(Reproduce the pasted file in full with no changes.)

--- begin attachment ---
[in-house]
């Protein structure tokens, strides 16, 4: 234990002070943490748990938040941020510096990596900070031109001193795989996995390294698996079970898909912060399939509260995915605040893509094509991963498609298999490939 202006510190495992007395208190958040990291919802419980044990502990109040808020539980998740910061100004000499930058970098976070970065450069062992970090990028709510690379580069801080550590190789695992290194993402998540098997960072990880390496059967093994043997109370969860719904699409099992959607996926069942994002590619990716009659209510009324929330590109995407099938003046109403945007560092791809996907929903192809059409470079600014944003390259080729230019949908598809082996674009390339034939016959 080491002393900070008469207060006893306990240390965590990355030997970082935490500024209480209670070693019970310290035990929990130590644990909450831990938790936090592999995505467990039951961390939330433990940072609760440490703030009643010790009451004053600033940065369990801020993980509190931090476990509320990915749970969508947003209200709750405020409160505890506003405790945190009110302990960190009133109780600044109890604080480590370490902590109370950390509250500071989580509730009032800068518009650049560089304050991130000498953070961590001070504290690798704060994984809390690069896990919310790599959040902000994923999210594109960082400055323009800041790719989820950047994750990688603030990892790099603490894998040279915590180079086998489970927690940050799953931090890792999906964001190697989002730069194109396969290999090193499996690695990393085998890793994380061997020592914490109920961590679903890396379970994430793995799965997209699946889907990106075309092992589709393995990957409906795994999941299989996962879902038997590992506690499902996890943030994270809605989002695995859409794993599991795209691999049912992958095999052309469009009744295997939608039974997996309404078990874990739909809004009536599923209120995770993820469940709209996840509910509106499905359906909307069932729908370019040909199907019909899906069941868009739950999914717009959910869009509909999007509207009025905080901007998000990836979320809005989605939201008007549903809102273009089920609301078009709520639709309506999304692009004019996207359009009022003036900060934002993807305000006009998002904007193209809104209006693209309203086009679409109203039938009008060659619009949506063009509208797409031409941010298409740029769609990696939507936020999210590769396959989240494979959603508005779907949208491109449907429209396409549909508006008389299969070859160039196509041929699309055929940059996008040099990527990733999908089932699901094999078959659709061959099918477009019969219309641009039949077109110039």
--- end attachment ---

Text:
[in-house]
């Protein structure tokens, strides 16, 4: 234990002070943490748990938040941020510096990596900070031109001193795989996995390294698996079970898909912060399939509260995915605040893509094509991963498609298999490939 202006510190495992007395208190958040990291919802419980044990502990109040808020539980998740910061100004000499930058970098976070970065450069062992970090990028709510690379580069801080550590190789695992290194993402998540098997960072990880390496059967093994043997109370969860719904699409099992959607996926069942994002590619990716009659209510009324929330590109995407099938003046109403945007560092791809996907929903192809059409470079600014944003390259080729230019949908598809082996674009390339034939016959 080491002393900070008469207060006893306990240390965590990355030997970082935490500024209480209670070693019970310290035990929990130590644990909450831990938790936090592999995505467990039951961390939330433990940072609760440490703030009643010790009451004053600033940065369990801020993980509190931090476990509320990915749970969508947003209200709750405020409160505890506003405790945190009110302990960190009133109780600044109890604080480590370490902590109370950390509250500071989580509730009032800068518009650049560089304050991130000498953070961590001070504290690798704060994984809390690069896990919310790599959040902000994923999210594109960082400055323009800041790719989820950047994750990688603030990892790099603490894998040279915590180079086998489970927690940050799953931090890792999906964001190697989002730069194109396969290999090193499996690695990393085998890793994380061997020592914490109920961590679903890396379970994430793995799965997209699946889907990106075309092992589709393995990957409906795994999941299989996962879902038997590992506690499902996890943030994270809605989002695995859409794993599991795209691999049912992958095999052309469009009744295997939608039974997996309404078990874990739909809004009536599923209120995770993820469940709209996840509910509106499905359906909307069932729908370019040909199907019909899906069941868009739950999914717009959910869009509909999007509207009025905080901007998000990836979320809005989605939201008007549903809102273009089920609301078009709520639709309506999304692009004019996207359009009022003036900060934002993807305000006009998002904007193209809104209006693209309203086009679409109203039938009008060659619009949506063009509208797409031409941010298409740029769609990696939507936020999210590769396959989240494979959603508005779907949208491109449907429209396409549909508006008389299969070859160039196509041929699309055929940059996008040099990527990733999908089932699901094999078959659709061959099918477009019969219309641009039949077109110039």